Digital technology is in theprocess of revolutionising the economics of film-making, according to ahigh-powered panel of experts at an HP-sponsored event on Saturday.
At the heart of the changeis a clear trend: wide and easy access to higher computing capabilities atlower costs.
Huge changes are alreadyunderway, panellists said.
"Technology that was once confined to specialists is now inthe hands of the creatives," said Bryan Lamkin, senior vice president ofAdobe's digital imaging and video division.
"The same person who does the visual effects can now also dothe editing and so on," he said.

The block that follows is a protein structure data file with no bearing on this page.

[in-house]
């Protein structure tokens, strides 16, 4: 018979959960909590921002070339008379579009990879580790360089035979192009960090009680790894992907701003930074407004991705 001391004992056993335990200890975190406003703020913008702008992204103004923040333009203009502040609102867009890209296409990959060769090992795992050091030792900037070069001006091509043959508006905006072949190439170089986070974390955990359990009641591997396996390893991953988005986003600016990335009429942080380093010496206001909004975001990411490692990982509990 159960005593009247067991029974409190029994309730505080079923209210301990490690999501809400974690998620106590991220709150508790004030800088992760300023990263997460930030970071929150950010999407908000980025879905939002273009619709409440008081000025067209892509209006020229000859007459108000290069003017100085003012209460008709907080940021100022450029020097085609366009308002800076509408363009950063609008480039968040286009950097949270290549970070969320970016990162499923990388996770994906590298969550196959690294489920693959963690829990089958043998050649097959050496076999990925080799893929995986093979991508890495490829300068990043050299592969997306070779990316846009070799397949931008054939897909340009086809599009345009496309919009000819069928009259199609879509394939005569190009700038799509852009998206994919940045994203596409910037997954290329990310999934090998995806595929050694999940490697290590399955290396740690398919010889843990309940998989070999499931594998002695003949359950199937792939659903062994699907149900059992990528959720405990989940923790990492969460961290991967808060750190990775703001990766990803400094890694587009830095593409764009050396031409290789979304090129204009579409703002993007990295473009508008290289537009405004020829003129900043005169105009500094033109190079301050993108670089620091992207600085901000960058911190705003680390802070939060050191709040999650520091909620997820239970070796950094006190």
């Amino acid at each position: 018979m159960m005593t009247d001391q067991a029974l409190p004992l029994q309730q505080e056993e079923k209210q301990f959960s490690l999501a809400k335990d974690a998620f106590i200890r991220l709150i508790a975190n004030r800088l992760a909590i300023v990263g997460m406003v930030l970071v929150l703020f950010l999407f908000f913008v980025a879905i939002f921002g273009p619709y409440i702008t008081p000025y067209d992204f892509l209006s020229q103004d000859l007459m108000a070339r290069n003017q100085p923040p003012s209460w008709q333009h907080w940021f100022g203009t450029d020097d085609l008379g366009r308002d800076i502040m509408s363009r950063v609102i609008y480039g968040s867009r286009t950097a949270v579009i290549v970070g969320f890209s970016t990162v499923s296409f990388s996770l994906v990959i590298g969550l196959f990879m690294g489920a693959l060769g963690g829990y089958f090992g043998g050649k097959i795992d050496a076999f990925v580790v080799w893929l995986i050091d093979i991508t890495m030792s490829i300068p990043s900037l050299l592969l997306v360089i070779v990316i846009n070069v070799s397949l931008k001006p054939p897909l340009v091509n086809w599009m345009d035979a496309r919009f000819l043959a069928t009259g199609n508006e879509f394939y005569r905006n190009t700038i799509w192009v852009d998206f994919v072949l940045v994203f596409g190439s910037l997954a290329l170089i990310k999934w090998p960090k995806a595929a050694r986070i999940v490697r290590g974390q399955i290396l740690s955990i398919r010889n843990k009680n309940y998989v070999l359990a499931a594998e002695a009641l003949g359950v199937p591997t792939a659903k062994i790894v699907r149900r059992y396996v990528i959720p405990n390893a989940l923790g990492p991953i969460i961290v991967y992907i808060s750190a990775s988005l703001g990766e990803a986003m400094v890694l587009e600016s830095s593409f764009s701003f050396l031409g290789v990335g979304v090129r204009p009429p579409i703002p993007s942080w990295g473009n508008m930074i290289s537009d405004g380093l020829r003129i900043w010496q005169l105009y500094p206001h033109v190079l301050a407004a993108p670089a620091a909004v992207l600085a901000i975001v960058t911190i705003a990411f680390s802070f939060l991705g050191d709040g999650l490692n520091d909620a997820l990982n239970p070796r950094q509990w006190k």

At the same time, new trendspromise to cut costs even further.
HP vice president of globalstrategy and technology Vikki Pachara said that at its HP Labs in Bristol inthe UK, animators were experimenting with "utility computing," which meansaccessing computing power only when it's needed, like plugging into the mainselectricity.
"Film-makers are finding they can make movies at a tenth ofthe current costs," she said.
At the same time, theconsumer is finding it easier and cheaper to watch movies in any format theychose, said Shelley Zalis, chief executive of OTX Consumer Research.
The final piece of thejigsaw is common standards making life much easier for the consumer. Europe mayhave a head-start over the US in that respect, said European InformationSociety and Media Commissioner Viviane Reding.
"The EU consumer needs a one-stop shop for content," shesaid.